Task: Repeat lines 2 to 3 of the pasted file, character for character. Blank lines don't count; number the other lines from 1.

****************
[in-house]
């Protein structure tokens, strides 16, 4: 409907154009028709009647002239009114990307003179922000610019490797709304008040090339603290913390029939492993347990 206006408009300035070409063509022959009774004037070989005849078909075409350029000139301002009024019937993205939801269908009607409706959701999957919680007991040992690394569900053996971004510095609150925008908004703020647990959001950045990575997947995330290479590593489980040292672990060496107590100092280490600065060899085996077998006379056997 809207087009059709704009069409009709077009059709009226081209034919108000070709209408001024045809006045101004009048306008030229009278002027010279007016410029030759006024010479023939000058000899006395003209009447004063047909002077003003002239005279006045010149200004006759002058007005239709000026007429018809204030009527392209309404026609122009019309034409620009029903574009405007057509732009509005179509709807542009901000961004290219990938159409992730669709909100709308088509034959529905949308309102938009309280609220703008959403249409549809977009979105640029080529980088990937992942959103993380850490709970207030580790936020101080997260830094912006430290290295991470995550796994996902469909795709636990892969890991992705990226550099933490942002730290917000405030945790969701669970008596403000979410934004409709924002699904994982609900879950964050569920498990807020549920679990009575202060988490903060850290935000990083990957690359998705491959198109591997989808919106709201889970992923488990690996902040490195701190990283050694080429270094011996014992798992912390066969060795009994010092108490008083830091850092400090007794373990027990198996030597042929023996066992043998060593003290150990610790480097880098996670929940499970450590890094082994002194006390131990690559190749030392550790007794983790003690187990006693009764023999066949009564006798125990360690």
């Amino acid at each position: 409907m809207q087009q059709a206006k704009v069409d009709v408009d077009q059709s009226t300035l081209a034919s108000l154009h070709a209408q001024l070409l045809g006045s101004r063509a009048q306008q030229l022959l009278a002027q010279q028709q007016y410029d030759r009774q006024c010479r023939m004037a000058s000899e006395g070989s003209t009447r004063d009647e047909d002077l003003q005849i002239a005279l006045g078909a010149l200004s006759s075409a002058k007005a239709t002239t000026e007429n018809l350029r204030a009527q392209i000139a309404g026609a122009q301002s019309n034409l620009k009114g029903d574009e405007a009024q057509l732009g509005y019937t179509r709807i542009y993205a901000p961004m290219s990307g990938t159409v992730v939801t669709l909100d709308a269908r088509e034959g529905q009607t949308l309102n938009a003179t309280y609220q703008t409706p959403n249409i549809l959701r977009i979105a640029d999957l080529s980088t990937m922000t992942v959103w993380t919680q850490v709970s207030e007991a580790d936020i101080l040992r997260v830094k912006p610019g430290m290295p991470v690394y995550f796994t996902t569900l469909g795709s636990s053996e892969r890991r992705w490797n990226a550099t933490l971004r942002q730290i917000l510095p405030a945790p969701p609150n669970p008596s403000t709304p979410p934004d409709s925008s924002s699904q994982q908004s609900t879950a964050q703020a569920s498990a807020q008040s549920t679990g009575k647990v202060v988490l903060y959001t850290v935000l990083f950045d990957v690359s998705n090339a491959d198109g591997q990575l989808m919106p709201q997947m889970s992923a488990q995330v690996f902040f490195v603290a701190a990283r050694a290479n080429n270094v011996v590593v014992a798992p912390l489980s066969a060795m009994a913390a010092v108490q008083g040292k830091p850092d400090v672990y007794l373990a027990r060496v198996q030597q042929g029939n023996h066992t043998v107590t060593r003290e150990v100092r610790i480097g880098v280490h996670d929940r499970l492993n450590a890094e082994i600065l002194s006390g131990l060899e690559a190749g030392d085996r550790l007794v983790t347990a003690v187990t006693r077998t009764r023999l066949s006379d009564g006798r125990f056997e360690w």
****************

């Protein structure tokens, strides 16, 4: 409907154009028709009647002239009114990307003179922000610019490797709304008040090339603290913390029939492993347990 206006408009300035070409063509022959009774004037070989005849078909075409350029000139301002009024019937993205939801269908009607409706959701999957919680007991040992690394569900053996971004510095609150925008908004703020647990959001950045990575997947995330290479590593489980040292672990060496107590100092280490600065060899085996077998006379056997 809207087009059709704009069409009709077009059709009226081209034919108000070709209408001024045809006045101004009048306008030229009278002027010279007016410029030759006024010479023939000058000899006395003209009447004063047909002077003003002239005279006045010149200004006759002058007005239709000026007429018809204030009527392209309404026609122009019309034409620009029903574009405007057509732009509005179509709807542009901000961004290219990938159409992730669709909100709308088509034959529905949308309102938009309280609220703008959403249409549809977009979105640029080529980088990937992942959103993380850490709970207030580790936020101080997260830094912006430290290295991470995550796994996902469909795709636990892969890991992705990226550099933490942002730290917000405030945790969701669970008596403000979410934004409709924002699904994982609900879950964050569920498990807020549920679990009575202060988490903060850290935000990083990957690359998705491959198109591997989808919106709201889970992923488990690996902040490195701190990283050694080429270094011996014992798992912390066969060795009994010092108490008083830091850092400090007794373990027990198996030597042929023996066992043998060593003290150990610790480097880098996670929940499970450590890094082994002194006390131990690559190749030392550790007794983790003690187990006693009764023999066949009564006798125990360690």
């Amino acid at each position: 409907m809207q087009q059709a206006k704009v069409d009709v408009d077009q059709s009226t300035l081209a034919s108000l154009h070709a209408q001024l070409l045809g006045s101004r063509a009048q306008q030229l022959l009278a002027q010279q028709q007016y410029d030759r009774q006024c010479r023939m004037a000058s000899e006395g070989s003209t009447r004063d009647e047909d002077l003003q005849i002239a005279l006045g078909a010149l200004s006759s075409a002058k007005a239709t002239t000026e007429n018809l350029r204030a009527q392209i000139a309404g026609a122009q301002s019309n034409l620009k009114g029903d574009e405007a009024q057509l732009g509005y019937t179509r709807i542009y993205a901000p961004m290219s990307g990938t159409v992730v939801t669709l909100d709308a269908r088509e034959g529905q009607t949308l309102n938009a003179t309280y609220q703008t409706p959403n249409i549809l959701r977009i979105a640029d999957l080529s980088t990937m922000t992942v959103w993380t919680q850490v709970s207030e007991a580790d936020i101080l040992r997260v830094k912006p610019g430290m290295p991470v690394y995550f796994t996902t569900l469909g795709s636990s053996e892969r890991r992705w490797n990226a550099t933490l971004r942002q730290i917000l510095p405030a945790p969701p609150n669970p008596s403000t709304p979410p934004d409709s925008s924002s699904q994982q908004s609900t879950a964050q703020a569920s498990a807020q008040s549920t679990g009575k647990v202060v988490l903060y959001t850290v935000l990083f950045d990957v690359s998705n090339a491959d198109g591997q990575l989808m919106p709201q997947m889970s992923a488990q995330v690996f902040f490195v603290a701190a990283r050694a290479n080429n270094v011996v590593v014992a798992p912390l489980s066969a060795m009994a913390a010092v108490q008083g040292k830091p850092d400090v672990y007794l373990a027990r060496v198996q030597q042929g029939n023996h066992t043998v107590t060593r003290e150990v100092r610790i480097g880098v280490h996670d929940r499970l492993n450590a890094e082994i600065l002194s006390g131990l060899e690559a190749g030392d085996r550790l007794v983790t347990a003690v187990t006693r077998t009764r023999l066949s006379d009564g006798r125990f056997e360690w």